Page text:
Lexus GX470 Review

Robert Farago
by Robert Farago
lexus gx470 review

The Lexus GX470 is a poster child for SUV haters: huge exterior, cramped interior, hippo handling and mileage figures so low they make an M1 tank look frugal. For those who care about such things, the fact that the GX470 qualifies as an Ultra-Low Emissions Vehicle doesn't alter its planet-killing profile. For those who couldn't care less, the GX470 offers at least one good reason to piss off your PC neighbors (providing that's not enough reason in and of itself): off road prowess.

The GX470 is a fantastically capable four-by-four. It sports all the structural strength and traction control doo-dads you need to trammel the road less traveled. Hill Assist Control stops the SUV from sliding backwards on steep inclines. Downhill Assist Control modulates engine and wheel braking to avoid nose-diving in the opposite direction. And if that's not enough to help you boldly go where TV ads have gone before, the GX470 also has full-time all-wheel-drive, a limited slip diff, rear air suspension and enough ground clearance to mount a MINI. I couldn't find a single hill, rut or rock that could ruffle the 470's mechanical feathers.

Obviously, no one other than an itinerant Arab or an investment banker-turned-rancher actually NEEDS a leather-lined motorized mountain goat. The vast majority of 470 owners are destined to encounter nothing more challenging than the occasional snow swept drive. Still, the line between off-road cred and off-road chic is a muddy one, and the GX470 straddles it with pride.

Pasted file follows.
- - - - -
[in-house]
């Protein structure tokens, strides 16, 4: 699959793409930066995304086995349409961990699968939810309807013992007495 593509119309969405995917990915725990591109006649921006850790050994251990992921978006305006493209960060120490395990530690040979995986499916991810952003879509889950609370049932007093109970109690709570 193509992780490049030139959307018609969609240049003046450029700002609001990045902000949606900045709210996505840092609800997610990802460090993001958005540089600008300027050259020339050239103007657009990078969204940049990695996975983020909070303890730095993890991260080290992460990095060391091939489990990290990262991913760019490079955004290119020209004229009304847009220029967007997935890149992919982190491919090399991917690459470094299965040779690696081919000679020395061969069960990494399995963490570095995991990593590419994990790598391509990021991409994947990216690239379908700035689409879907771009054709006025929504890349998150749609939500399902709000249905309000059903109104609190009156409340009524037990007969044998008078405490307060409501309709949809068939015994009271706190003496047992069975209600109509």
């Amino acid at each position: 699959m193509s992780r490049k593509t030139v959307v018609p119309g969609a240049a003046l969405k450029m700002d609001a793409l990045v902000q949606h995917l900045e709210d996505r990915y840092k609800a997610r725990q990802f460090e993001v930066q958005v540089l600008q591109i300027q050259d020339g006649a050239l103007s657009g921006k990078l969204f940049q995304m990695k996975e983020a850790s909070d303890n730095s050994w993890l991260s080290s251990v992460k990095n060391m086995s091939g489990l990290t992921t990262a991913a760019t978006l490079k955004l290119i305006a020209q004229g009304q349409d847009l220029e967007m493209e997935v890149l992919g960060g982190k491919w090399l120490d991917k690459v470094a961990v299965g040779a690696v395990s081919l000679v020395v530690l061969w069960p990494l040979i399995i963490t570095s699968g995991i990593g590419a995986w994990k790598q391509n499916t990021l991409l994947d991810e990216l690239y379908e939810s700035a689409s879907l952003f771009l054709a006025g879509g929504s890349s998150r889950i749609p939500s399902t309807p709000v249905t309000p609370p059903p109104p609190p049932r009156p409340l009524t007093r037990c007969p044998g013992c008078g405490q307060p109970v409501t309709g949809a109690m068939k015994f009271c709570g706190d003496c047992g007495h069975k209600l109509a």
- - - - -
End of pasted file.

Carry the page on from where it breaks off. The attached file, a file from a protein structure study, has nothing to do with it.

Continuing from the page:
The GX470 also makes a case for itself as a luxury car on stilts– although not one that leads to acquittal. While the Japanese SUV offers the usual range of luxury car gizmology– voice activated sat nav, Bluetooth, rear seat DVD, etc.– you have to re-heat your Amex for the good bits and there's no gee-whiz killer app that makes you glad to be living the Lexus lifestyle. An Acura MDX provides a more decadent techno-feast.

Luckily, the Lexus SUV scores major brownie points in the cabin materials department. As a rule, I hate wooden steering wheels; they're cold in winter and slimy in summer. The GX470's maple and leather helm is the exception that proves the rule. The rest of the 470's interior is equally sumptuous– in a Hollywood plastic surgeon's waiting room kinda way. From a tactility POV, there's no mistaking the GX470 for a down market SUV.

It's a different story if you're on the outside looking in. Unlike its re-bodied Lexus cousins, the 470 is a barely-disguised Toyota. The ineffective subterfuge immediately identifies the GX owner as an irredeemable badge snob. (NB: It's OK to be a badge snob as long as you don't look like one.) What's worse, 4Runner owners– who own the same vehicle minus the fripperies– will constantly remind generation GX that bragging rights and dealership coddling come at a price. A fully loaded 4Runner costs a full $10k less than a base GX. To add insult to financial injury, the 4Runner's butch bumper makes it the more macho, and thus attractive, of the two SUV's.